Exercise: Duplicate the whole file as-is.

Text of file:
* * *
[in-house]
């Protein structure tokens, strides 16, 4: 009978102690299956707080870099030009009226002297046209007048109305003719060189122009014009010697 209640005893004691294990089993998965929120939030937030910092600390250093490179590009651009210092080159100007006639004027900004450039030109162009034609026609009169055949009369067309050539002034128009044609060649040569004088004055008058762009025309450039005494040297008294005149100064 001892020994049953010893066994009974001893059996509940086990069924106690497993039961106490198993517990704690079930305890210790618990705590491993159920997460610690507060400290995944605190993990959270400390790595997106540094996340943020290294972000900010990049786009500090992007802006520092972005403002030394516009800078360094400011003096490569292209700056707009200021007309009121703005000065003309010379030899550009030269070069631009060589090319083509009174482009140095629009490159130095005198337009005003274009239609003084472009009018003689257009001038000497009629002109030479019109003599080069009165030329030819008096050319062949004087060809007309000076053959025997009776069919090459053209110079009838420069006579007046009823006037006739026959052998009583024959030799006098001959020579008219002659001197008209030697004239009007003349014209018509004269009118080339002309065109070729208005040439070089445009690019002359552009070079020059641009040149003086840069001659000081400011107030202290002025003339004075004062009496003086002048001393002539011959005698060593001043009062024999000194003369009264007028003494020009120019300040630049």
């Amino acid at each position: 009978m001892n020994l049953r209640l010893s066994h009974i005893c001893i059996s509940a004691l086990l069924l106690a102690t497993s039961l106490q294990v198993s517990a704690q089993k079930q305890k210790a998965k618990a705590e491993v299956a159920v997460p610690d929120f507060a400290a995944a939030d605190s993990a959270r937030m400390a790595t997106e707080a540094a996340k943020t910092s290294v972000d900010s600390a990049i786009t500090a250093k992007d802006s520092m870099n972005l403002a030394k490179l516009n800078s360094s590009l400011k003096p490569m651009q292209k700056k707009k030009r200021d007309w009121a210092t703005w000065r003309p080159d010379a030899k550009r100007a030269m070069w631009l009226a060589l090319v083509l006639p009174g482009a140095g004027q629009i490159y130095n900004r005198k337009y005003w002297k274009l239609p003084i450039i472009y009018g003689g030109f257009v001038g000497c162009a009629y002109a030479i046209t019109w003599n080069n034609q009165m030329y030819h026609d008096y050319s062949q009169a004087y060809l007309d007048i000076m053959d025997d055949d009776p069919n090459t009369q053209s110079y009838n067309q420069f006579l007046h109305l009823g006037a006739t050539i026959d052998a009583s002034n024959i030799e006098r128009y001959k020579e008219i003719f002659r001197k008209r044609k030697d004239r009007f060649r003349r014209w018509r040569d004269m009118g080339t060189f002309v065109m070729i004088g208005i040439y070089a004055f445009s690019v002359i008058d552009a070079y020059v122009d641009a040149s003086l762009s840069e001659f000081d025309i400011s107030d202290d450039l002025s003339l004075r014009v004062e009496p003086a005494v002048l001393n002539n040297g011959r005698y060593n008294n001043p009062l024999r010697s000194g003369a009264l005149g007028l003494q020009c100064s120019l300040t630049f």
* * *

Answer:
[in-house]
């Protein structure tokens, strides 16, 4: 009978102690299956707080870099030009009226002297046209007048109305003719060189122009014009010697 209640005893004691294990089993998965929120939030937030910092600390250093490179590009651009210092080159100007006639004027900004450039030109162009034609026609009169055949009369067309050539002034128009044609060649040569004088004055008058762009025309450039005494040297008294005149100064 001892020994049953010893066994009974001893059996509940086990069924106690497993039961106490198993517990704690079930305890210790618990705590491993159920997460610690507060400290995944605190993990959270400390790595997106540094996340943020290294972000900010990049786009500090992007802006520092972005403002030394516009800078360094400011003096490569292209700056707009200021007309009121703005000065003309010379030899550009030269070069631009060589090319083509009174482009140095629009490159130095005198337009005003274009239609003084472009009018003689257009001038000497009629002109030479019109003599080069009165030329030819008096050319062949004087060809007309000076053959025997009776069919090459053209110079009838420069006579007046009823006037006739026959052998009583024959030799006098001959020579008219002659001197008209030697004239009007003349014209018509004269009118080339002309065109070729208005040439070089445009690019002359552009070079020059641009040149003086840069001659000081400011107030202290002025003339004075004062009496003086002048001393002539011959005698060593001043009062024999000194003369009264007028003494020009120019300040630049």
């Amino acid at each position: 009978m001892n020994l049953r209640l010893s066994h009974i005893c001893i059996s509940a004691l086990l069924l106690a102690t497993s039961l106490q294990v198993s517990a704690q089993k079930q305890k210790a998965k618990a705590e491993v299956a159920v997460p610690d929120f507060a400290a995944a939030d605190s993990a959270r937030m400390a790595t997106e707080a540094a996340k943020t910092s290294v972000d900010s600390a990049i786009t500090a250093k992007d802006s520092m870099n972005l403002a030394k490179l516009n800078s360094s590009l400011k003096p490569m651009q292209k700056k707009k030009r200021d007309w009121a210092t703005w000065r003309p080159d010379a030899k550009r100007a030269m070069w631009l009226a060589l090319v083509l006639p009174g482009a140095g004027q629009i490159y130095n900004r005198k337009y005003w002297k274009l239609p003084i450039i472009y009018g003689g030109f257009v001038g000497c162009a009629y002109a030479i046209t019109w003599n080069n034609q009165m030329y030819h026609d008096y050319s062949q009169a004087y060809l007309d007048i000076m053959d025997d055949d009776p069919n090459t009369q053209s110079y009838n067309q420069f006579l007046h109305l009823g006037a006739t050539i026959d052998a009583s002034n024959i030799e006098r128009y001959k020579e008219i003719f002659r001197k008209r044609k030697d004239r009007f060649r003349r014209w018509r040569d004269m009118g080339t060189f002309v065109m070729i004088g208005i040439y070089a004055f445009s690019v002359i008058d552009a070079y020059v122009d641009a040149s003086l762009s840069e001659f000081d025309i400011s107030d202290d450039l002025s003339l004075r014009v004062e009496p003086a005494v002048l001393n002539n040297g011959r005698y060593n008294n001043p009062l024999r010697s000194g003369a009264l005149g007028l003494q020009c100064s120019l300040t630049f």